A third term for Joe Biden?

The Takeaway
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U.S. Vice President Biden arrives to make announcement in the White House Rose Garden in Washington

U.S. Vice President Biden arriving to make announcement in the White House Rose Garden in Washington

Carlos Barria/Reuters

In the chaos of the 2016 campaign, would a vice president for life, or at least for a third term, be a fixture of stability for the United States?

Decades ago the vice president was little more than a ceremonial position, cut out from discussions in the Oval Office, and a dead-end political appointment. As Vice President Joe Biden famously told Steven Colbert, "there is no inherent power in the vice presidency." 

People should make jokes about the office, said Biden, who has had nice cameos alongside Amy Poehler in "Parks and Recreation:" and Julia Louis Dreyfus in her "Veep" role.

Then things started to change. Vice presidents ran for the highest office in the land. Dick Cheney cultivated the position into a shadow presidency, wielding far more power than his predecessors. People started listening to what they had to say, including the president.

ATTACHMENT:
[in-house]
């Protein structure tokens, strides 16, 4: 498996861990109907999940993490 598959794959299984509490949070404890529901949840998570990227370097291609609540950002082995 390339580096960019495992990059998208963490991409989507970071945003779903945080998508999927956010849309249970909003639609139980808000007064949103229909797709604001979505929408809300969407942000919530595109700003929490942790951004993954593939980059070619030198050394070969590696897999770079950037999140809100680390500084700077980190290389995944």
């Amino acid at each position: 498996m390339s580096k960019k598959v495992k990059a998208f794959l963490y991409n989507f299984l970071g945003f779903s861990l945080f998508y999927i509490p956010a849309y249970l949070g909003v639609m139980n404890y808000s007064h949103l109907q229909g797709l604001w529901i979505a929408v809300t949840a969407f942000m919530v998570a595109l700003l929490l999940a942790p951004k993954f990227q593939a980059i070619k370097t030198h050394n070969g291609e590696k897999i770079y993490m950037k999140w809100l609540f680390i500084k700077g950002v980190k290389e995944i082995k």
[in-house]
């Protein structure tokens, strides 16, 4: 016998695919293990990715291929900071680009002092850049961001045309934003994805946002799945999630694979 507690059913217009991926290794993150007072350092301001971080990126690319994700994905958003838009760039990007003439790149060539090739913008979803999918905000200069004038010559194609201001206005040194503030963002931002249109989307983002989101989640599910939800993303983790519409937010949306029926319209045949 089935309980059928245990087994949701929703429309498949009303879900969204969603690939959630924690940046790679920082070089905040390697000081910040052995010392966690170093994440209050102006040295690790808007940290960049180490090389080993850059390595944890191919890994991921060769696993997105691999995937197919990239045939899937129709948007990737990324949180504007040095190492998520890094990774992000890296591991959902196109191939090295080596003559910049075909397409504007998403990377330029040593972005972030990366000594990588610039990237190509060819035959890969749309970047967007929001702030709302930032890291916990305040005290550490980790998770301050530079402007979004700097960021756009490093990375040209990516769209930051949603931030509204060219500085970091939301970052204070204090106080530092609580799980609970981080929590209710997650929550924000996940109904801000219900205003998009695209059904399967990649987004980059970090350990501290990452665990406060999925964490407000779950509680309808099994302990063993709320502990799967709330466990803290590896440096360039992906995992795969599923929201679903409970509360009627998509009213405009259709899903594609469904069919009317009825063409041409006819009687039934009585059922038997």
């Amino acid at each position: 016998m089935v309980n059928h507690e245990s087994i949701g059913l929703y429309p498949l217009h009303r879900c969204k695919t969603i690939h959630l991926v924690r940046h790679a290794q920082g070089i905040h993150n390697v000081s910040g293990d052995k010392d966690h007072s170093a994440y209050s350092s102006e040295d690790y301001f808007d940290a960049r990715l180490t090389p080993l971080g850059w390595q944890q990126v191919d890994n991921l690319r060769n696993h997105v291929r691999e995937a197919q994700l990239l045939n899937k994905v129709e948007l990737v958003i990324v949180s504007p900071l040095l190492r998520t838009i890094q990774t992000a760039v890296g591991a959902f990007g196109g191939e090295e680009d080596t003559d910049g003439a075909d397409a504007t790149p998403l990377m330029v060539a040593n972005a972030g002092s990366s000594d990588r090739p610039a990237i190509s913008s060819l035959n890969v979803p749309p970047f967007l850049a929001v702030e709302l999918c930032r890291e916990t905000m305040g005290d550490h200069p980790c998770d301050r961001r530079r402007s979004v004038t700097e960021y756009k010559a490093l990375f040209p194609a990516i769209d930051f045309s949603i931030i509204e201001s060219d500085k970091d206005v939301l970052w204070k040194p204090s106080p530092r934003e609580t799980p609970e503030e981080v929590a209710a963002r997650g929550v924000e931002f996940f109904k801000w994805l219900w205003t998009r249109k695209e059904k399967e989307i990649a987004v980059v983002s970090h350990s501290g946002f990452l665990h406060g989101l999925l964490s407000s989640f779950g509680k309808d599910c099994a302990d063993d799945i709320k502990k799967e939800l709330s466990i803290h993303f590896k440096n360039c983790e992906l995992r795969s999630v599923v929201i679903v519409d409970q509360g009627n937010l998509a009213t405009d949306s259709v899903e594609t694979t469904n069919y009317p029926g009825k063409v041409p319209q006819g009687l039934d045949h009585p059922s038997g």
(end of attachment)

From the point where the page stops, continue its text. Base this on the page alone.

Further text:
In his seven-plus years serving President Barack Obama, Biden has gained more than a few fans for his honesty and candor. He's told reporters he's having a good time, so some are asking, why not stick around? 

Following his decision not to run for president this election cycle, some Biden backers are calling for the vice president to consider another option — an unprecedented third term as VP. His foreign policy experience might be a strong plus if the Democrats pick someone like Bernie Sanders, who hasn't made that a priority.

And ... be still your heart ... there is no constitutional amendment that prevents a vice president from serving more than two terms.

Ronald Feinman is among those calling for another term for Biden. Feinman, author of "Assassinations, Threats and the American Presidency: From Andrew Jackson to Barack Obama," says Biden is a natural candidate for the job, again.

"He has loads of experience. He's in his 44th year in government now," says Feinman, a Florida Atlantic University historian who is leading a small "Draft Biden" movement.


"There's almost nobody better at campaigning than Joe Biden," Feinman says. "And his foreign policy ideas make a lot of sense."